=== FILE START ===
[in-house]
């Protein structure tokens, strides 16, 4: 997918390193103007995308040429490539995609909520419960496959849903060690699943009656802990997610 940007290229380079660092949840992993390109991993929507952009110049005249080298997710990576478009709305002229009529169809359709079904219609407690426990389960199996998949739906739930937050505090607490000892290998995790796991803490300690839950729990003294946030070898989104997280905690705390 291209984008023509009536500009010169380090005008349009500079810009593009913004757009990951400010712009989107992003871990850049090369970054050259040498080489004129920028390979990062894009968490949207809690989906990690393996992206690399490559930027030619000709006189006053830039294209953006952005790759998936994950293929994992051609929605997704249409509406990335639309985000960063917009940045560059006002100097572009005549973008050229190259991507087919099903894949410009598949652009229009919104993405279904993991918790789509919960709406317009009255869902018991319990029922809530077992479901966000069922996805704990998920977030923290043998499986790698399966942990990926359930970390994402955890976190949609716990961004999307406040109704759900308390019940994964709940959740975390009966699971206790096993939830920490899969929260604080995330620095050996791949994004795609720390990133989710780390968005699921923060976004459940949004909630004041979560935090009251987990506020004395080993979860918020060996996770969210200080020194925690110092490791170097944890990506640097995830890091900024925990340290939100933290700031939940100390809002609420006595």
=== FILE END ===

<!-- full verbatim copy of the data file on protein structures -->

[in-house]
């Protein structure tokens, strides 16, 4: 997918390193103007995308040429490539995609909520419960496959849903060690699943009656802990997610 940007290229380079660092949840992993390109991993929507952009110049005249080298997710990576478009709305002229009529169809359709079904219609407690426990389960199996998949739906739930937050505090607490000892290998995790796991803490300690839950729990003294946030070898989104997280905690705390 291209984008023509009536500009010169380090005008349009500079810009593009913004757009990951400010712009989107992003871990850049090369970054050259040498080489004129920028390979990062894009968490949207809690989906990690393996992206690399490559930027030619000709006189006053830039294209953006952005790759998936994950293929994992051609929605997704249409509406990335639309985000960063917009940045560059006002100097572009005549973008050229190259991507087919099903894949410009598949652009229009919104993405279904993991918790789509919960709406317009009255869902018991319990029922809530077992479901966000069922996805704990998920977030923290043998499986790698399966942990990926359930970390994402955890976190949609716990961004999307406040109704759900308390019940994964709940959740975390009966699971206790096993939830920490899969929260604080995330620095050996791949994004795609720390990133989710780390968005699921923060976004459940949004909630004041979560935090009251987990506020004395080993979860918020060996996770969210200080020194925690110092490791170097944890990506640097995830890091900024925990340290939100933290700031939940100390809002609420006595």